Tracks

Every woman, particularly those fighting to find meaning in this life, should see this film. Robyn Davidson is a modern-day Amelia Earhart.

TracksTracks involves an adventure that both fascinates and entertains. It is a movie that has an enormous impact, and it should resonate with women of all ages.

Based upon a true story, it follows a 1700 mile journey in 1977 of a young woman across the Outback of Western Australia. Accompanied only by four camels and her faithful dog, our explorer, Robyn Davidson, challenges a landscape largely because life in general bores her.

Robyn is played in superior fashion by Mia Wasikowska, and this is an adventure that you’re likely never to forget. You watch Ms. Wasikowska as she learns to train camels, thereafter gaining financing from National Geographic by agreeing to allow them to photograph her at various times on her journey.

Robyn is not a woman who cares about makeup, hairstyle or fashion. Haunted by a childhood where her father left her with relatives after her mother committed suicide, she would just as soon live alone in a tent as long as her dog was at her side. She viewed the secret of life as being nothing more than a composite of hope, jokes and a dog, with the emphasis on the latter.

Her trek repeatedly takes her to the edge of death, but she never quits. Reaching the edge of despair after largely being alone for close to six months, she occasionally encounters local aboriginals who come mercifully to her aid.

However, what actually saves her is her relationship with the National Geographic cameraman played by Adam Driver. Initially, he does little more than completely annoy Ms. Wasikowska, who needs the financial backing of National Geographic but despises being photographed. Eventually, Mr. Driver learns to respect her wishes, and in the process agrees to join her only at periodic stops. She soon learns that he has more than a professional concern about her journey, and his wisdom in leaving water cans at strategic spots in a large desert literally saves her life.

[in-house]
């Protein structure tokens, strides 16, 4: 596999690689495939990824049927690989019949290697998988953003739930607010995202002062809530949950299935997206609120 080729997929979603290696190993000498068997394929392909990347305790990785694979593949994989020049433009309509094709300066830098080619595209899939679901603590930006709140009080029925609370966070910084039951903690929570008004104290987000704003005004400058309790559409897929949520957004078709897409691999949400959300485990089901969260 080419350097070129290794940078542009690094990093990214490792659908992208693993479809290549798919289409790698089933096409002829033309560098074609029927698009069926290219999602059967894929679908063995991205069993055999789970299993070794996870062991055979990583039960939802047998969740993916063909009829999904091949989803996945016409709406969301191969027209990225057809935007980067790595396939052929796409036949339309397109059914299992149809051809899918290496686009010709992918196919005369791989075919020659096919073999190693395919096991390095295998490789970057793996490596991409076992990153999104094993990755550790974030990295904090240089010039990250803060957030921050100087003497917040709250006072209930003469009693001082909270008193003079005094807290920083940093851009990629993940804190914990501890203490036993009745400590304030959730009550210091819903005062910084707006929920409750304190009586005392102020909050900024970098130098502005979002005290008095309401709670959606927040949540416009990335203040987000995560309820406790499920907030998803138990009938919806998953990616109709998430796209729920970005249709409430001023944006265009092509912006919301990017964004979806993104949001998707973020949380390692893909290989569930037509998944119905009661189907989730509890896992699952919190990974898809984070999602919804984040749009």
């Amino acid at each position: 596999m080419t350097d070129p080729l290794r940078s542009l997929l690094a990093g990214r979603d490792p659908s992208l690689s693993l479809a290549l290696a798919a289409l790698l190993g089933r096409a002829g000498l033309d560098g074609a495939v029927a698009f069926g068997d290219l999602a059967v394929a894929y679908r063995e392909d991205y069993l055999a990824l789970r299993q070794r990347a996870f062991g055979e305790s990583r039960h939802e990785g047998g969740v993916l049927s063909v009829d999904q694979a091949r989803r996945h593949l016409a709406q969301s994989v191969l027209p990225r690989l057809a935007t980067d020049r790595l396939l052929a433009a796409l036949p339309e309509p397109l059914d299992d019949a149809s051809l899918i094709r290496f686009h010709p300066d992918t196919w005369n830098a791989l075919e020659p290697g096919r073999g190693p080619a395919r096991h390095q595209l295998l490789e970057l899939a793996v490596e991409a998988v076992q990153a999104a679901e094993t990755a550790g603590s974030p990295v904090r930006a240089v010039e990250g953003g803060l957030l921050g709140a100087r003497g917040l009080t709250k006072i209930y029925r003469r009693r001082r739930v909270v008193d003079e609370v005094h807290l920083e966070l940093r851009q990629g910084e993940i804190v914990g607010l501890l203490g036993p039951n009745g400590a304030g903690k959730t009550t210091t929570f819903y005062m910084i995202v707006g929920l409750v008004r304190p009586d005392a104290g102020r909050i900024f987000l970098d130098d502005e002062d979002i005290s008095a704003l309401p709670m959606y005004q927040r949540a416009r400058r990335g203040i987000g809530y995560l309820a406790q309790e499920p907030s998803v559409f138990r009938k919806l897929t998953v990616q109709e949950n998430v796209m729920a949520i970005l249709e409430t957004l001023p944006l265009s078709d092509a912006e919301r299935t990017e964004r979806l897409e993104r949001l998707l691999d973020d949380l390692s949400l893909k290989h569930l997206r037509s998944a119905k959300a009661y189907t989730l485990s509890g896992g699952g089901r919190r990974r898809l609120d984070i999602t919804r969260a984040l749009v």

Ms. Wasikowska is a very talented Australian actress, and she already has a glistening filmography ranging from The Kids are All Right (2010); Alice in Wonderland (also 2010); Lawless (2012) to Only Lovers Left Alive (2013). She is a forceful presence on the screen, and it is hard to take your eyes off her even when she is left bruised, blistered and muddy over much of her body.

On top of that, Director John Curran, who previously brought us the intriguing The Painted Veil (2006), ventures into a new territory with Tracks. Having majored in history in college, I know that most recognized explorers have been men.

For example, think about Marco Polo and his journey to China; Bartolomeu Diasto being the first navigator to sail around the Southern tip of Africa; Magellan whose crew first circled the globe with him dying in the Philippines; Columbus for discovering something called America; Lewis and Clark who were the first to cross North America to the Pacific (Sacagawea was left in the Rockies with her tribe) and Captain Cook who first explored Tahiti, New Zealand and parts of Australia. With the limited exception of Sacagawea, none of these famous expeditions involved a woman, and Mr. Curran has brought us an endearing film about a feisty female Magellan.

The bravery exhibited by Ms. Douglas justifiably brought her recognition in National Geographic as well as a subsequent book, and this film allows you to secretly travel as her companion. Ms. Wasikowska’s performance is filled with courage and heartbreak. There are moments that you will have tears streaming down your cheeks, and in the end you simply want to hug her and softly say, “Magnificent job, you demented little shit!”